He was inside then, crouched low, pressed to the wall as he scanned the rooms to his left. The shots were from the second level and away to his right, in the house's easy wing. On his heels, Murphy and Anson crouched in the doorway.
"Where the hell is Doyle?" Anson muttered.
"There." Bodie nodded toward the sound of the shots. He could pick out the report of the PPK--the other weapons were heavier, deeper-voiced. "Cover me, Murph."
"Here." Murphy thrust a palmful of reload magazines into his hand as he moved away. "And keep your bloody head down!"
Crouched, Bodie scuttled to the stairs and was on the second floor landing before Murphy had spend his first clip. Nothing moved ahead and he went up the second flight without cover, heart like a jackhammer, sweat prickling his ribs.
The shots were closer now, he felt them as blows to his eardrums. The PPK was still firing, so Doyle was on the loose, and Bodie clung tight to that knowledge as he came out into a long, wide hall between the doors of a dozen bedchambers. Potted palms, framed portraits, genuine antique tables and chairs...blood on the floorboards. A body crumpled against a half open door. Swarthy features, a build like a heavyweight boxer. The Iranians' security man?
"Ray! Ray!" He kicked open the first door but the room behind it was empty. The technique was to sweep, be thorough, leave no stone unturned behind him. "Ray!" He kicked open a fourth door, but the firing came from a corner ahead, a kind of T-junction where the house branched.
Then a sharp cry, a voice in pain, a babble in some language Bodie could not understand, and a man stumbled around the corner. He was dead on his feet already and pitched on his face before Bodie could waste ammunition on him. He glanced once at the body, saw a swarthy face...Salim Hamdi?
"Ray!" he bawled along the crossing passageway as he pressed to the wall beside an enormous Landseer landscape.
And at last he was answered. "Here, Bodie!" Doyle's voice was sharp and high.
Bodie knew that sound. Fear, distress, pain. He chanced a glance about the corner and saw him pressed into the frame of a bay window which overhung the front gardens. His left arm hung limply, blood darkened the sleeve of his jacket. Ray would be furious, Bodie thought feverishly, it was a favorite jacket, and brand new. Cowley would get the bill for a replacement, and like it.
"Hold on!" he yelled as he reloaded the S&W fast. "Where are they?"
"Back that way, two of 'em. I got two others. I think I killed one, wounded one," Doyle panted. "I'm out of ammo."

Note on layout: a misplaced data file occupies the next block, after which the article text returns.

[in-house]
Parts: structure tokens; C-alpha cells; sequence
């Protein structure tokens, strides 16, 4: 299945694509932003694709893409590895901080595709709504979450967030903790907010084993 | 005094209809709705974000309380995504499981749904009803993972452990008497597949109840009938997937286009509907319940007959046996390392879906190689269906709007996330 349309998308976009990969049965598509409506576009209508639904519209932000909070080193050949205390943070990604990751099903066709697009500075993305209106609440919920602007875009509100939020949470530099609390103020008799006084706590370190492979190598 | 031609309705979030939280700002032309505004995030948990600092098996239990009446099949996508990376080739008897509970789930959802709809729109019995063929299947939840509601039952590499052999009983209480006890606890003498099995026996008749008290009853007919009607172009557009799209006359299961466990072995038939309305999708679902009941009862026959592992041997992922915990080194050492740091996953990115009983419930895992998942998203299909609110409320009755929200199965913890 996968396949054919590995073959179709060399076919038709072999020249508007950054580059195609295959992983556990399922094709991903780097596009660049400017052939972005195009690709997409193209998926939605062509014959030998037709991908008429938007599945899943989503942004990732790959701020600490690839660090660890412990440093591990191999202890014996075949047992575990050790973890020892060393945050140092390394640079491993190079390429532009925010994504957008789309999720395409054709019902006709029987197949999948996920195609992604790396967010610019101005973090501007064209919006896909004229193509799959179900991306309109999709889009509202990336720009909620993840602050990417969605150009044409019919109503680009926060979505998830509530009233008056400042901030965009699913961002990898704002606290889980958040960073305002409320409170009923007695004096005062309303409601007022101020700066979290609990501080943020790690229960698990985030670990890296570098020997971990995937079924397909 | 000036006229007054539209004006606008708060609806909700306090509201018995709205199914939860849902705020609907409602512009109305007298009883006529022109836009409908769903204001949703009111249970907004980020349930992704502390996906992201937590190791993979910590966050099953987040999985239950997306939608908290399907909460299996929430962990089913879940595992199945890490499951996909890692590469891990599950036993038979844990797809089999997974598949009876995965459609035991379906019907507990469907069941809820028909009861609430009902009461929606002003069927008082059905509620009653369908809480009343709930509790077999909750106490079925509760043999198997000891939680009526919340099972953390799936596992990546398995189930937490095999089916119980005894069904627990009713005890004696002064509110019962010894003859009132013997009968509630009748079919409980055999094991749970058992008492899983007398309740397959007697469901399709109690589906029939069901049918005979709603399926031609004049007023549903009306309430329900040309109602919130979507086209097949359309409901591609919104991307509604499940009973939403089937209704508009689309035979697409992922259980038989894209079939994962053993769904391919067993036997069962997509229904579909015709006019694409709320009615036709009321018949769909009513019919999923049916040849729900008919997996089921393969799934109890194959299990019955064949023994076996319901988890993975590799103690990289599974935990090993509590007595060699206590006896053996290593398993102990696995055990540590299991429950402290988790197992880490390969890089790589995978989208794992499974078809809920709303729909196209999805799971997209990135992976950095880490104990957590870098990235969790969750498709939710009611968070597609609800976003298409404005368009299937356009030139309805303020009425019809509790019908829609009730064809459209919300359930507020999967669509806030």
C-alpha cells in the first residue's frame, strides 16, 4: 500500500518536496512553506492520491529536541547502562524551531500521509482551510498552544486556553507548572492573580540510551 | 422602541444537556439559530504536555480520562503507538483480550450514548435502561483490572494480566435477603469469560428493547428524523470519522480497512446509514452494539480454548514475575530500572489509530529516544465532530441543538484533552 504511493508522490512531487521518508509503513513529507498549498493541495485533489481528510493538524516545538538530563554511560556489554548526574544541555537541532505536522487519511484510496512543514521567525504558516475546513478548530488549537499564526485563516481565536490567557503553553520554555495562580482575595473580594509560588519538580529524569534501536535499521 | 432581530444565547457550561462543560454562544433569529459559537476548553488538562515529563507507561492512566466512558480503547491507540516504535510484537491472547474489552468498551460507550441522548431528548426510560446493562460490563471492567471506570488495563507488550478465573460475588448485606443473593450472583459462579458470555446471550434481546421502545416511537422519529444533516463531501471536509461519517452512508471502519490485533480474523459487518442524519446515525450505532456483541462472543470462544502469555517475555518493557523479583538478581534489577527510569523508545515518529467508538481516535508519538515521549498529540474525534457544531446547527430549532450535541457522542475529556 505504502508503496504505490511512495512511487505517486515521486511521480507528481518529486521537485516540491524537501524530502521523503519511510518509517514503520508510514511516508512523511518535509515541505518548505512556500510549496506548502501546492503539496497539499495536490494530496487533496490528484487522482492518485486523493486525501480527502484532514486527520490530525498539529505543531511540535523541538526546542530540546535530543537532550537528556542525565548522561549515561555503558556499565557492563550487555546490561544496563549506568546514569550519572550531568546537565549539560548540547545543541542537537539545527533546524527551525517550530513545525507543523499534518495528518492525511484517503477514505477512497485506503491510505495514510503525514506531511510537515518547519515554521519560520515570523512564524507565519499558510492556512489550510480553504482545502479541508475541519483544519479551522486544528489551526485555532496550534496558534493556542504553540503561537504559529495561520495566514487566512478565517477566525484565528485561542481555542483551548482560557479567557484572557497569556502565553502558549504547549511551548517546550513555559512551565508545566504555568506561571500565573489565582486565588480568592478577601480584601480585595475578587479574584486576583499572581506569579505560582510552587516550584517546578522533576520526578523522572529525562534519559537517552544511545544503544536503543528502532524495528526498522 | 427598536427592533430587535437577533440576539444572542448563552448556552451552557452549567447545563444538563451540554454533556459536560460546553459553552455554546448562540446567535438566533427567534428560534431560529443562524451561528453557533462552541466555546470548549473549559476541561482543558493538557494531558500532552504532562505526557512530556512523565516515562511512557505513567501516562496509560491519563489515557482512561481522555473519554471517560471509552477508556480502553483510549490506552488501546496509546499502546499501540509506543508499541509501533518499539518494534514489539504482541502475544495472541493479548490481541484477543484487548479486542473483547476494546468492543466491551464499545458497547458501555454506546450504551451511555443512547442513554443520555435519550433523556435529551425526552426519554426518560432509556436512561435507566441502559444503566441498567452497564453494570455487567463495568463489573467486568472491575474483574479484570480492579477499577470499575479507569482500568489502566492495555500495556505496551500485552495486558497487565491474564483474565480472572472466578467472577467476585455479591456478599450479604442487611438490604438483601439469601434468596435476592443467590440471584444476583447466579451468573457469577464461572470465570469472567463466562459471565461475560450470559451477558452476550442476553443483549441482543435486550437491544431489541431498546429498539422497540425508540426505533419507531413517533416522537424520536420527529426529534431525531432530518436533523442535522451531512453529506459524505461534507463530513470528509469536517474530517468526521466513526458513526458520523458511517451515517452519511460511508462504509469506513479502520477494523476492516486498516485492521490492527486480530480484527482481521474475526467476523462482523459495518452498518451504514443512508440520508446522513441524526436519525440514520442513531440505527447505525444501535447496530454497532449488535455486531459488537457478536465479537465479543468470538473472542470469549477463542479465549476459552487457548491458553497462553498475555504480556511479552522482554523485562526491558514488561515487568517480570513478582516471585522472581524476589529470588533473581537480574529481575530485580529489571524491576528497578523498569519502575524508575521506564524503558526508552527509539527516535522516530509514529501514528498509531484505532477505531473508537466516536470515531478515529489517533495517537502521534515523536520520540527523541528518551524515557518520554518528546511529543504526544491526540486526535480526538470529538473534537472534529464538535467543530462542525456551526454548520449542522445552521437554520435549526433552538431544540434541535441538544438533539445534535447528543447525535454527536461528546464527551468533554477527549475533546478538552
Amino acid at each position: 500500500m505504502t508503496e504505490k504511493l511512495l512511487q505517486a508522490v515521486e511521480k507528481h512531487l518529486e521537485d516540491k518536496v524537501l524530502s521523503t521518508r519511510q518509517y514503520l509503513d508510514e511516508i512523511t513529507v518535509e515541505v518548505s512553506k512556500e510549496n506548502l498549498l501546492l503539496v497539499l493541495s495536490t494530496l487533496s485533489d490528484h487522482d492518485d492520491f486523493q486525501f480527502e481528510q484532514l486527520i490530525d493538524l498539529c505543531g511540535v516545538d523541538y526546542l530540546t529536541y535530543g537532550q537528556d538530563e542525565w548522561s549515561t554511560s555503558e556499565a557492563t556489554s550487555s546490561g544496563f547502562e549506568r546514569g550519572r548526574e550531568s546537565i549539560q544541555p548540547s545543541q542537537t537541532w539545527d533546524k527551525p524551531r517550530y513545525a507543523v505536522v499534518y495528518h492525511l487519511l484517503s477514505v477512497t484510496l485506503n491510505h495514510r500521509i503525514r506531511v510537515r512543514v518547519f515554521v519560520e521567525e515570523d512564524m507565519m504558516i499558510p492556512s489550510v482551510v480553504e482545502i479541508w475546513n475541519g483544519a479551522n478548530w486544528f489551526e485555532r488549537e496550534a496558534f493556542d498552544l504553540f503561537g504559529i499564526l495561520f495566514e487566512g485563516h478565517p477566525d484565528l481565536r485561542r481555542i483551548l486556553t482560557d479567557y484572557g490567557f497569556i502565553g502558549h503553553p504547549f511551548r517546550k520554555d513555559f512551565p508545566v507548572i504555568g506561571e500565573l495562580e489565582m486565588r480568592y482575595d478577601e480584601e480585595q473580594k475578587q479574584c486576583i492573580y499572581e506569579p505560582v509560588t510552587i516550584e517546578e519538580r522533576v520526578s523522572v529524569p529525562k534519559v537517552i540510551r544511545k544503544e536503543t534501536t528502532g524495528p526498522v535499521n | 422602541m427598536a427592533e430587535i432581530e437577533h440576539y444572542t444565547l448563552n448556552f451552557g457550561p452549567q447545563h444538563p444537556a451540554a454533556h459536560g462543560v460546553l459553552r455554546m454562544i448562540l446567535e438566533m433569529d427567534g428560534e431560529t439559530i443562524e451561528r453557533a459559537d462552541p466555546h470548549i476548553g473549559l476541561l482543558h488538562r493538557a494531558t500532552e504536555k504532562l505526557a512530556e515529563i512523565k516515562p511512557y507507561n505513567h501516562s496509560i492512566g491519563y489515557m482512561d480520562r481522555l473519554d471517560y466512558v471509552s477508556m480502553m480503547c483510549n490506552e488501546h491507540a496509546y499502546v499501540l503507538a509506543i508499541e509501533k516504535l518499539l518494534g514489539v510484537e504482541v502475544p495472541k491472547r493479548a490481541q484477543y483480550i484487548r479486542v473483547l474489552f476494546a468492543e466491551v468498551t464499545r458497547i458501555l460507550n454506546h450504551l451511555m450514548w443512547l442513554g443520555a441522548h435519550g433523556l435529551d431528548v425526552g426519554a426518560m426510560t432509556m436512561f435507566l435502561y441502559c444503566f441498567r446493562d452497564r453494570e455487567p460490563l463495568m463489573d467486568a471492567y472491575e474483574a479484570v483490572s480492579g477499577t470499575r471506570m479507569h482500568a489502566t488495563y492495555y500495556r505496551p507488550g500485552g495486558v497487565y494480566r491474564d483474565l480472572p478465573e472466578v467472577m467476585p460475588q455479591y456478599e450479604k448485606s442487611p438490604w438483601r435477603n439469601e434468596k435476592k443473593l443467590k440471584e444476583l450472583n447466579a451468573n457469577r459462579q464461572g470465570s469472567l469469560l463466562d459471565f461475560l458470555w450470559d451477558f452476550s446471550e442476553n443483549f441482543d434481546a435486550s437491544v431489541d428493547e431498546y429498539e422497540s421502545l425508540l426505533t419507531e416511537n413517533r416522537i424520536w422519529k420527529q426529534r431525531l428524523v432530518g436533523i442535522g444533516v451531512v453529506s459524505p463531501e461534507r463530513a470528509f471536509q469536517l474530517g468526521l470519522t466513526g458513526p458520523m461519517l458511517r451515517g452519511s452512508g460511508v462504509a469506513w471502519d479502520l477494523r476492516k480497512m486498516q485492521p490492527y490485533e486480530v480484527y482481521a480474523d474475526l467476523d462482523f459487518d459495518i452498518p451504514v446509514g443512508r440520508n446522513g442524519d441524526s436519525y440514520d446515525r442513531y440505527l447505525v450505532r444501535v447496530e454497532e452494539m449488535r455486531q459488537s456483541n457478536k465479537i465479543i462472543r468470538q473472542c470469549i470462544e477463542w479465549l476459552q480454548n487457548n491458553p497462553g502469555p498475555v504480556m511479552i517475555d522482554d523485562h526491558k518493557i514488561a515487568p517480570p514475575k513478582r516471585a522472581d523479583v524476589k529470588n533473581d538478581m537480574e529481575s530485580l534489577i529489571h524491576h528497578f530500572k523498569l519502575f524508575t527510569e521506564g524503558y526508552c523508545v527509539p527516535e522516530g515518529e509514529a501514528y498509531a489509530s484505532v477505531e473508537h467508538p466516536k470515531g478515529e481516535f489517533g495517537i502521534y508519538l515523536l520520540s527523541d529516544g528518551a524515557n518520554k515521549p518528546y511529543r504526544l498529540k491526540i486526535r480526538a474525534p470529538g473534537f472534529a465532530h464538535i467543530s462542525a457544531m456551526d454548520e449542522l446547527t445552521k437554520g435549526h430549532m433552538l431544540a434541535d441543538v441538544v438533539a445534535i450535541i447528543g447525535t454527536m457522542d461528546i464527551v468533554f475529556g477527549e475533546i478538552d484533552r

"How bad are you hurt?" Bodie leaned out, eyes scanning for any sign of activity at the end of the passage.
"Just a nick," Doyle barked. His voice was steadier now; he was hurt, but he was not alone and fear had receded.
A dark head, olive-skinned face, popped out like a rabbit from a burrow and Bodie squeezed the trigger, two shots which found their target. The man was dead before he hit the ground. Bodie cleared his throat. "That's enough! Throw down the gun and come out. You don't have to die, Scott. You're not going to get out of here, you know that." A long silence rewarded Bodie, and he watched as Ray gingerly explored his injured arm. "Can he get out that way?"
"Not a chance. It's a blind passage," Ray muttered. "Just linen cupboards. I tried to get out that way myself, nearly got trapped." His right hand clenched on his left arm. "Damn, that hurts."
"Sit tight." Bodie glanced back over his shoulder to see Murphy, Anson, Lucas and McCabe at the top of the stairs. "Three down, but Scott is still up here. Won't come out." He raised his voice. "You got that tear gas?"
"Tear gas?" Murphy began, puzzled, and then caught the look on Bodie's face and winked. His voice rose loudly: "Got three canisters. You want one or two? Gas masks--catch. Lob one along to 4.5. We'll smoke the bastard out the hard way."
The threat of gas was enough to galvanise Frank Scott. The first Bodie saw of him was his hand, holding the gun by the barrel. The weapon thrust out around the corner and dropped to the bare floorboards. "All right, damn it, you win! I'm coming out," he bellowed. Fright sharpened his voice like razor blades.
"Hands on your head," Bodie barked. "Slowly. That's right. Turnaround. Hands against the wall. Move it! Grab him, Murph. I'll get Ray."
The S&W slid back into Bodie's belt, still warm and cordite-aromatic against the curve of his back. As Murphy took charge of the weapons dealer, Bodie offered Ray is right arm. Ray leaned heavily on him, and Bodie peeled off the ruined jacket. The shirt sleeve tore away and they peered at the small but messy wound.
"You'll live," Bodie said drily. "One more scar. You've got so many of 'em, I can almost play join-the-dots on you." He touched Ray's hot, sweated face with fingertips which, not quite to his astonishment, trembled. "You okay?"
"I will be." Ray took a deep breath, exhaled hard and looked up over Bodie's shoulder. A small expression of warning knitted his brows. "Cowley," he whispered, and gave Bodie a discreet push.
Reluctantly--with a feeling of bruised sensibilities, as always happened when the moment came for him to deny his feelings and pretend once more--Bodie stepped back from him. Cowley had a neat little automatic in his right hand, and after the climb up the stairs he was limping just a little on that old, old injury. He took in the scene at a glance and nodded his satisfaction.
"I sent for an ambulance as soon as we heard gunfire," he said as he frowned at Doyle's left arm. "You'd better get that seen to, 4.5. Go with him Bodie. Take the rest of the day, both of you, and debrief in the morning. Nine sharp."